When you have a good piece of anchor content—be it a podcast, video or blog post—build a customized social media campaign across all social channels to support and amplify its message. A single post is easily missed, but content promoted eight or more times across multiple channels is more likely to be seen. Pair two to three emails with these posts, and you have a recipe for an effective digital marketing campaign.
Is It Working?
Digital marketing is not an instant solution, but ongoing, timely and well-executed “drip campaigns,” which consist of sending out a set of messages (usually emails) to prospects over time, have been known to create results. While a prospect is unlikely to act after just one email, continued communication with content that speaks to their interests can really make a difference.
You can think of “the buyer’s journey” as a trail of breadcrumbs: A prospect opens an email, which then leads to a social post, which leads them to download an article on a topic they find engaging and watch a video linked in the article. At that point, maybe they’re hooked, and they make a call to your office.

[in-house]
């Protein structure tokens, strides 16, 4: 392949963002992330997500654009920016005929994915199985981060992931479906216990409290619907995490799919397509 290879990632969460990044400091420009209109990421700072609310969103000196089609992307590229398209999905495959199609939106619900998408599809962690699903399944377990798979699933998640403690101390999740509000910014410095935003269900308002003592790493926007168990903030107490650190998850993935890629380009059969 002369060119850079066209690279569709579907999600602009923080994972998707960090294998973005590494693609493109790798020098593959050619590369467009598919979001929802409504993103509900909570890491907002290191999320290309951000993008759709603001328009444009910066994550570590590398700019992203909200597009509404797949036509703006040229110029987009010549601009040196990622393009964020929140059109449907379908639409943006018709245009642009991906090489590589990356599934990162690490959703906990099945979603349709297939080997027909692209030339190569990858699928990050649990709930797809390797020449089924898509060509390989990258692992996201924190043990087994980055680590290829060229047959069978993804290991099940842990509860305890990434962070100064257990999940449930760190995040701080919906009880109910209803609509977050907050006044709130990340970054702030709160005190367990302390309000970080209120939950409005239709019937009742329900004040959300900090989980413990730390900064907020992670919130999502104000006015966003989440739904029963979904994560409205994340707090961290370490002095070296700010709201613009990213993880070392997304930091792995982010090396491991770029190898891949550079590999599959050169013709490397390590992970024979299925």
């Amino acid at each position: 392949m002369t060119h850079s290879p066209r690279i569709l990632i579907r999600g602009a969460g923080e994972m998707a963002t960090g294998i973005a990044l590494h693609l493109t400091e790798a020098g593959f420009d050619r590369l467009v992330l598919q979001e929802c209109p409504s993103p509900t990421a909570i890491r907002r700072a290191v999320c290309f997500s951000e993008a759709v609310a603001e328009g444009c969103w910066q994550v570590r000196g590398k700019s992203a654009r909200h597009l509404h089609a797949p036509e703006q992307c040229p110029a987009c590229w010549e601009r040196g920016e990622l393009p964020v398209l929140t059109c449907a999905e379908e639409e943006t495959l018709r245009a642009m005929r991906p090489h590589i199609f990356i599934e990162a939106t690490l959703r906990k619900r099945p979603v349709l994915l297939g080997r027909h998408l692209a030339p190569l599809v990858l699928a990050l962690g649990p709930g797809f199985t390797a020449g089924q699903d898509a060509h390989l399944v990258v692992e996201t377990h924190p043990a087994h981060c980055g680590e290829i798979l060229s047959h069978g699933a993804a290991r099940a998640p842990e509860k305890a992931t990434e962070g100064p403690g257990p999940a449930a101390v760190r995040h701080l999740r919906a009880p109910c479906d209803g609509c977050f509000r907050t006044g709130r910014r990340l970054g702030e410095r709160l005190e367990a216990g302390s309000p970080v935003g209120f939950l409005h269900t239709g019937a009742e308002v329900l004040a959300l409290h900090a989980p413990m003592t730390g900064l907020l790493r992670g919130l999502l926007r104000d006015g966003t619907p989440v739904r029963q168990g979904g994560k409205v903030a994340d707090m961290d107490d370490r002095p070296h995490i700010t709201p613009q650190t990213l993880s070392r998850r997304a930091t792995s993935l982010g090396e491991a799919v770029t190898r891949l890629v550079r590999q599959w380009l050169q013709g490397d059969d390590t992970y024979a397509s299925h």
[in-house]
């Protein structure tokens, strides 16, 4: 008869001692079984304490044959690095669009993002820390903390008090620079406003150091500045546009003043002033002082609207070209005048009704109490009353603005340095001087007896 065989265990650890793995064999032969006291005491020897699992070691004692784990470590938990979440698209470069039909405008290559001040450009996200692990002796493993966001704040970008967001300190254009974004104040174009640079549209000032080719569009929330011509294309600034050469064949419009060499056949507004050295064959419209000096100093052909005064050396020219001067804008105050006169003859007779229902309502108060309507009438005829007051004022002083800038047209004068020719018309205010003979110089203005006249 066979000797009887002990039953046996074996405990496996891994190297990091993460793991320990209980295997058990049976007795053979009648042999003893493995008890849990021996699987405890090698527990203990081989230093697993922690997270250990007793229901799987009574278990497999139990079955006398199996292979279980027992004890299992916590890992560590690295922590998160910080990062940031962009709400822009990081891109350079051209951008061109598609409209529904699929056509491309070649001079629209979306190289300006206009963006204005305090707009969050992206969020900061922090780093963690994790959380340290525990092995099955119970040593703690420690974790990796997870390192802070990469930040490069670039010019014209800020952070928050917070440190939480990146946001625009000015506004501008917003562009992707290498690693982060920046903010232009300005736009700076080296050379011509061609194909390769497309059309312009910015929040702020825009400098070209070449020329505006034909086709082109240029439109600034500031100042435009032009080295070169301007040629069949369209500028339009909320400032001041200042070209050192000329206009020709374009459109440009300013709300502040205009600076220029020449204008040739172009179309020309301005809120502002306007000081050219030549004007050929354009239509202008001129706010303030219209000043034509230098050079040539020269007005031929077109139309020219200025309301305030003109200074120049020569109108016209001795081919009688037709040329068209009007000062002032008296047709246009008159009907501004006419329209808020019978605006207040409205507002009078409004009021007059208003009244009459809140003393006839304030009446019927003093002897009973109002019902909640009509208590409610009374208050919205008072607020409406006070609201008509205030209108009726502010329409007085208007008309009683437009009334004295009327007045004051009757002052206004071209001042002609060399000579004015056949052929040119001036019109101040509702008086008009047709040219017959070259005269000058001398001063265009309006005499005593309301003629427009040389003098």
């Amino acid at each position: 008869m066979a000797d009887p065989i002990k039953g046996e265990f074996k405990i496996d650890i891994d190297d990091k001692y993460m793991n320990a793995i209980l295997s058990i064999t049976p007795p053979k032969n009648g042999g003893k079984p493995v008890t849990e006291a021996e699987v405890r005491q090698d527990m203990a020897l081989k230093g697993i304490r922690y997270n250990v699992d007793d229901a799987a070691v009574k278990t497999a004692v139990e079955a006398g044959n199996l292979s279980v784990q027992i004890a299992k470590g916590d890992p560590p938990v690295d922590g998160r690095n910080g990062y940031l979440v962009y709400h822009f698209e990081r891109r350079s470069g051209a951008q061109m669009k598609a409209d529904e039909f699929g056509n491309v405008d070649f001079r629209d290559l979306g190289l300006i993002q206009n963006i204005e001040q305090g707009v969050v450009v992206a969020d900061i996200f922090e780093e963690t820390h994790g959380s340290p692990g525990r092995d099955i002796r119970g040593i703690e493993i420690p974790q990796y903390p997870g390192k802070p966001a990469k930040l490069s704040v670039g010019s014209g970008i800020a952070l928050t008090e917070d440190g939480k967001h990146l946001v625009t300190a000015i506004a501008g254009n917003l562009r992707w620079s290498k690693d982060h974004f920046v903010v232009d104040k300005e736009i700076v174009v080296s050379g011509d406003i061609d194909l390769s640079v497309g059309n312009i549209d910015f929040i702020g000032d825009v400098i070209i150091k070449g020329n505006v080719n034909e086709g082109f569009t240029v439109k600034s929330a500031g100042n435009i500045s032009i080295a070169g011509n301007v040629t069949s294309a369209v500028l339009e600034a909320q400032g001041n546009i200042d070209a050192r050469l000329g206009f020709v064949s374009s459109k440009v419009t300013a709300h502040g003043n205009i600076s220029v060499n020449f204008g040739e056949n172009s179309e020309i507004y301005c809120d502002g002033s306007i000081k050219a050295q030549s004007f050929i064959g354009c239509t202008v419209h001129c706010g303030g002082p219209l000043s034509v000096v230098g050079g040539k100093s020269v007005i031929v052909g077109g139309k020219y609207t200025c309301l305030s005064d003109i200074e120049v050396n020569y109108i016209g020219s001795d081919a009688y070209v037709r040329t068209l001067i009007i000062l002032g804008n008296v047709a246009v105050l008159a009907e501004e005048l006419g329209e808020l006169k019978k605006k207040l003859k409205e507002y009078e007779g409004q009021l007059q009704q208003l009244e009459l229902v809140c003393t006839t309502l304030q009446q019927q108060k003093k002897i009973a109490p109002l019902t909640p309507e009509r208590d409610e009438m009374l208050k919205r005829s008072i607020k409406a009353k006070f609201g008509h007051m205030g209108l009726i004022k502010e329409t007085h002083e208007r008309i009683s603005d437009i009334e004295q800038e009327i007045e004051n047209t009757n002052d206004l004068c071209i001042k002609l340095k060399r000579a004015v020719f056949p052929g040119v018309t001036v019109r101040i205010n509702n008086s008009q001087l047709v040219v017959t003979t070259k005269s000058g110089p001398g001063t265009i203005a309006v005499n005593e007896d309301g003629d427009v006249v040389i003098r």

The fun thing about digital marketing? You can watch this journey every step of the way using Google Analytics, Heap, Snappy Kraken, HubSpot or other measurement tools, and the behavior of these prospects can help you see whether your sales funnel is actually working. If you see that lots of people are dropping out at certain points, you can make adjustments until you find a path that works for driving new business.
Give It a Shot
Communication and connection are at the heart of this business, and digital marketing helps advisors bolster these outcomes in new and exciting ways. Most advisors who build digital marketing campaigns quickly become evangelists for the practice, because of the way these tactics drive two-way communication. After all, no one likes talking into the void, and digital marketing can be extremely cost-effective while exponentially increasing your reach.
It’s a new digital world. Get your voice out there.
Meghan McCartan is executive director of marketing and leader of the Outsourced CMO initiative at Hightower.